Throughout the season, Gertner said he trains by doing drills with the ball and running to stay in shape. 

“I work hard and try to put in extra work after practice,” Gertner said. “I want to go pro or at the minimum get a D1 scholarship.”

Detmer said he aims to finish the Academy and then focus on college and professional soccer. 

“I want to make it through U-19 year, which is the last age group and then if I don’t make the second team, I will go to a good college while also playing soccer and then see if I can get drafted into the MLS,” Detmer said.

The second team is a step between the Academy and the first team within Sporting’s professional player pathway. 

For the U-15, U-17 and U-19 groups, it is fully funded by the SKC Academy, meaning they do not have to pay fees associated with coaching, facilities, travel, equipment, tournaments, etc. 

Junior Ronald Lozano plays on the U-17 team. He said his goal is to get a contract with Sporting’s first or second team after he finishes his last two years with the Academy. 

Lozano got recruited by a coach who came to watch the State Cup held in Kansas. Then, he said he got offered to stay with a host family for the week of tryouts, away from his home in Wichita. 

For Sporting’s young athletes who live too far for daily commute, their residency program matches each athlete with a host. 

Host families are expected to provide a safe and supportive environment on the field and in the classroom. According to SKC, host families receive $500/month for each player they host. Families are selected through similar interests and lifestyles after being evaluated. For more information about Sporting’s residential program, check out their website.

Lozano said living with his host, Steve Bartel is like having a role model, as Bartel was a co-founder of Sporting. 

“I call him like, kind of my grandpa,” Lozano said. “He’s always there for me.” 

With around a two-hour drive to Wichita, Lozano said he tries to visit his family over the weekend. Also, he said his mom typically helps him pack lunches for the upcoming school week by making the effort to drive to Overland Park. 

“It’s kind of hard for me, because I’m used to always being with my sisters, so that was pretty tough,” Lozano said.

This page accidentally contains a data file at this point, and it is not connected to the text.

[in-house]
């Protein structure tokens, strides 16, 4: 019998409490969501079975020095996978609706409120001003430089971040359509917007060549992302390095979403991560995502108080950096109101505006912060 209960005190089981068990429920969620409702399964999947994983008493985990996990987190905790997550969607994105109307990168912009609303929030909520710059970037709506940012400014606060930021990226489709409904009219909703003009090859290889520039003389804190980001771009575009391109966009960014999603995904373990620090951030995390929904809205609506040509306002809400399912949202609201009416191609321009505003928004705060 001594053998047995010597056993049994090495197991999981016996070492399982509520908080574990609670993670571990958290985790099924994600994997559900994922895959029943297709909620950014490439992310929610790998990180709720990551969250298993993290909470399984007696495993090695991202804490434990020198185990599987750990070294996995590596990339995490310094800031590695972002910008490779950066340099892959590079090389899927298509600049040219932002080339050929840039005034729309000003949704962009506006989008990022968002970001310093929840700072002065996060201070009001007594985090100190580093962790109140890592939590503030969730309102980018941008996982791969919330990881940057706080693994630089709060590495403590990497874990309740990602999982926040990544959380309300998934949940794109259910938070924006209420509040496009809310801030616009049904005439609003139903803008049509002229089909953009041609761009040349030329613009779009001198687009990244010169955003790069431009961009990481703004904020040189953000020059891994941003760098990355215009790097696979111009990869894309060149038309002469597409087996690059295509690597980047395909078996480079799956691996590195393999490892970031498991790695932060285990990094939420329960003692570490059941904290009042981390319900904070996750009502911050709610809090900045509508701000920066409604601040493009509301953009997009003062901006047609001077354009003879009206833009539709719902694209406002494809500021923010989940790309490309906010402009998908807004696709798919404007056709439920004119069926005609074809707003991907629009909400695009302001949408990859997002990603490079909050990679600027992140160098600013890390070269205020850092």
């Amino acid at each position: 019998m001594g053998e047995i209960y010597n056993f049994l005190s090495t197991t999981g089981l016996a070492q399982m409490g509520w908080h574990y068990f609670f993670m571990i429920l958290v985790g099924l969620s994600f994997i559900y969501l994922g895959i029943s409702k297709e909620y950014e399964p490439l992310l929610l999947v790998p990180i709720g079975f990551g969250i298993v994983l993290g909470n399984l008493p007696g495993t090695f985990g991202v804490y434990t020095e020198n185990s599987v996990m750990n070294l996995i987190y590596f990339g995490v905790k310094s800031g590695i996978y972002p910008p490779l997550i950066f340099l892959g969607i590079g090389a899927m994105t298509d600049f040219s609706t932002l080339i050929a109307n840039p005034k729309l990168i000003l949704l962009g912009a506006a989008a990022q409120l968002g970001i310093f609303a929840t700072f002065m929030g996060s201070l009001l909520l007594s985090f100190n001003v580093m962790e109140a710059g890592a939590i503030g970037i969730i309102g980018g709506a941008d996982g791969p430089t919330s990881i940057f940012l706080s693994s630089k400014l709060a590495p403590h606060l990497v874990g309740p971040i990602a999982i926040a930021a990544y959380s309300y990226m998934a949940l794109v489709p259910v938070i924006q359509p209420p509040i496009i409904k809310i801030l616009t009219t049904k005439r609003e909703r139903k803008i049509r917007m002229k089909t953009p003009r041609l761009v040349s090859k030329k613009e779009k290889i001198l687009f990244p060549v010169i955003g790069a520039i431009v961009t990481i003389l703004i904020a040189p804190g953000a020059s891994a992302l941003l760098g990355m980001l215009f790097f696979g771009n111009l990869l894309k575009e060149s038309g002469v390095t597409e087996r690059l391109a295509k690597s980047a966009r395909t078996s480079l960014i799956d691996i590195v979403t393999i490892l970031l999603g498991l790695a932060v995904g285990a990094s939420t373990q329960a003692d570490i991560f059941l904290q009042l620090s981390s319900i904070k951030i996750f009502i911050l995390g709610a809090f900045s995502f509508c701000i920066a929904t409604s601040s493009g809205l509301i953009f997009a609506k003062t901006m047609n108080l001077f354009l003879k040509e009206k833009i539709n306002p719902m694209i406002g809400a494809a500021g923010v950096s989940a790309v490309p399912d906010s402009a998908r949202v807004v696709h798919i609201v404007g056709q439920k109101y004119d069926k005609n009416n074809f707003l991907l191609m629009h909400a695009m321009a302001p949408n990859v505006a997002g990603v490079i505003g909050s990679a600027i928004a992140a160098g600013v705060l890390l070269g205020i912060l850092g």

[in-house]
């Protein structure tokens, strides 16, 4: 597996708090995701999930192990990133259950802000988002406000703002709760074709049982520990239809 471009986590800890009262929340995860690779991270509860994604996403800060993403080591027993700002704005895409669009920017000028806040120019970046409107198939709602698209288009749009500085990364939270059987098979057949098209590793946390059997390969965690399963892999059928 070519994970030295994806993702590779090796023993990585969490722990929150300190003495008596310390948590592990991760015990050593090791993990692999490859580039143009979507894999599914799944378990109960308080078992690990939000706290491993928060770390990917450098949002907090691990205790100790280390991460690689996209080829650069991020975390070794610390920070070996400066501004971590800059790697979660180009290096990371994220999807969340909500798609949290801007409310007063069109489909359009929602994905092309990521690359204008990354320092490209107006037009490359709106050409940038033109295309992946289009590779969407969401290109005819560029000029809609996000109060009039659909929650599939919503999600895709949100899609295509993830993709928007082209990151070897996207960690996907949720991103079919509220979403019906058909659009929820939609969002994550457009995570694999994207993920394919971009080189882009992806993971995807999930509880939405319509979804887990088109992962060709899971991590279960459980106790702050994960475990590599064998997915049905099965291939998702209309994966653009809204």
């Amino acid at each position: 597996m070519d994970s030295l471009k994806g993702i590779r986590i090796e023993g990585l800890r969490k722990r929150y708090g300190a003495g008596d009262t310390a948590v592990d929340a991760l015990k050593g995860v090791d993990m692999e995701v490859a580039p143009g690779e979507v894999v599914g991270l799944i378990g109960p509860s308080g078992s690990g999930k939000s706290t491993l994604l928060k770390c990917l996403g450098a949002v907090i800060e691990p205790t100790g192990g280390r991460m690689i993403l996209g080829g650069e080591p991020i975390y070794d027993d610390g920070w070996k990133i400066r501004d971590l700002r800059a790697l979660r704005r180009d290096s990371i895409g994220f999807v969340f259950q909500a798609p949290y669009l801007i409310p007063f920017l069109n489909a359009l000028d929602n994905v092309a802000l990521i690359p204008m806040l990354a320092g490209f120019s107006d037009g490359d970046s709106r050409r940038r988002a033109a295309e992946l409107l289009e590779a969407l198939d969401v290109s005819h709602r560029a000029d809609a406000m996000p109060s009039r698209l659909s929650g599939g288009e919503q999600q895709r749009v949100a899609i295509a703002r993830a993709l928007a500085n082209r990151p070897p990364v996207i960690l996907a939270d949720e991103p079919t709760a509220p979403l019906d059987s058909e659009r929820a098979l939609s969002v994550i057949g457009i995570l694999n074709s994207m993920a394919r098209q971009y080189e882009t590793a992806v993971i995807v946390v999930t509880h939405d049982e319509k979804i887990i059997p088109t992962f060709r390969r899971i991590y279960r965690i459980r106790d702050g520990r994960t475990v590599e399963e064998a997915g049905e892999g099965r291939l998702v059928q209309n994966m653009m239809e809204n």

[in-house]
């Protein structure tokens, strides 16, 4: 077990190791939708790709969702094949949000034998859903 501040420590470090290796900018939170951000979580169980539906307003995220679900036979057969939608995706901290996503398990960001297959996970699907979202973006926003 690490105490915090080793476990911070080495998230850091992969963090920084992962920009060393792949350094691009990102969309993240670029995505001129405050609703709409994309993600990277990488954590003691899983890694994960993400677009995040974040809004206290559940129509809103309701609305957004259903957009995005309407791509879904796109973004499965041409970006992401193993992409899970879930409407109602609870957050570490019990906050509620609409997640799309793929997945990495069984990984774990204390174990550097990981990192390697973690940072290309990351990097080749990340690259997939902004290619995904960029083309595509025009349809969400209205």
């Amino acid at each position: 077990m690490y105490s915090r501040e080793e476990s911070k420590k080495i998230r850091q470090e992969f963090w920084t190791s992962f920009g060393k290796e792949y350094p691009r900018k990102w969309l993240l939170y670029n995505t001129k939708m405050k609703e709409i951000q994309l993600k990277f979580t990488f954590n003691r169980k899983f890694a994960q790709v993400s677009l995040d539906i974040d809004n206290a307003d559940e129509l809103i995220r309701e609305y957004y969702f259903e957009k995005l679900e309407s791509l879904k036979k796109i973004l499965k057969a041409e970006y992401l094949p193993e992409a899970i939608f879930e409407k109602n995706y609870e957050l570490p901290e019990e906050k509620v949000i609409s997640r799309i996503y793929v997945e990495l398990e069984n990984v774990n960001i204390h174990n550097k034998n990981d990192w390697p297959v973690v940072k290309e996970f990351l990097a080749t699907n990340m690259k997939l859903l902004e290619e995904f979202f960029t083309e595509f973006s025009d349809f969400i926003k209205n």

From committing at an early age, Lozano said his parents have always wanted this opportunity for him. 

“I really wanted it too but I think [my parents] wanted it more than me sometimes,”  Lozano said. “They want me to go pro in soccer, and become someone important.”

Living away from his family, while taking five classes at BVNW and working a job, Lozano said that is all worth given the chance to do something amazing. 

“The only reason I’m doing this is because I really love the sport,” Lozano said. “I have a passion for it and I can see it as a job for myself later.”

Their season with the Academy started in February and will end in late June. Their games are held nationwide and within the region. 

These athletes had their first game on Feb.11 in Chicago. The U-15 team lost to the Chicago Fire FC 3-0, and the U-17 team lost 4-0. Their next game is scheduled to be on Mar. 2 against Minnesota United at Swope Soccer Village, where all of Sporting’s home games are. 

Lozano said this lifestyle is worth getting to do something he loves, but it requires work to get there.

“If you really want it, you have to work and not get distracted,” Lozano said. “This is pretty hard for everyone because it’s a sacrifice, not only for me but also my parents.”

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About the Contributor
Danielle Croom, Writer
Danielle Croom is a sophomore and a writer for “The Express.” Outside of newspaper, she is involved in KAY Club, Fashion Club, NEHS and Muse Literary Magazine. She loves to babysit and find ways to help out the community. In her free time, Danielle enjoys going on coffee dates with her mom, waking up early to work and binge-watching “Gilmore Girls.” Danielle is eager to contribute to BVNW publications and she is excited to work with her friends.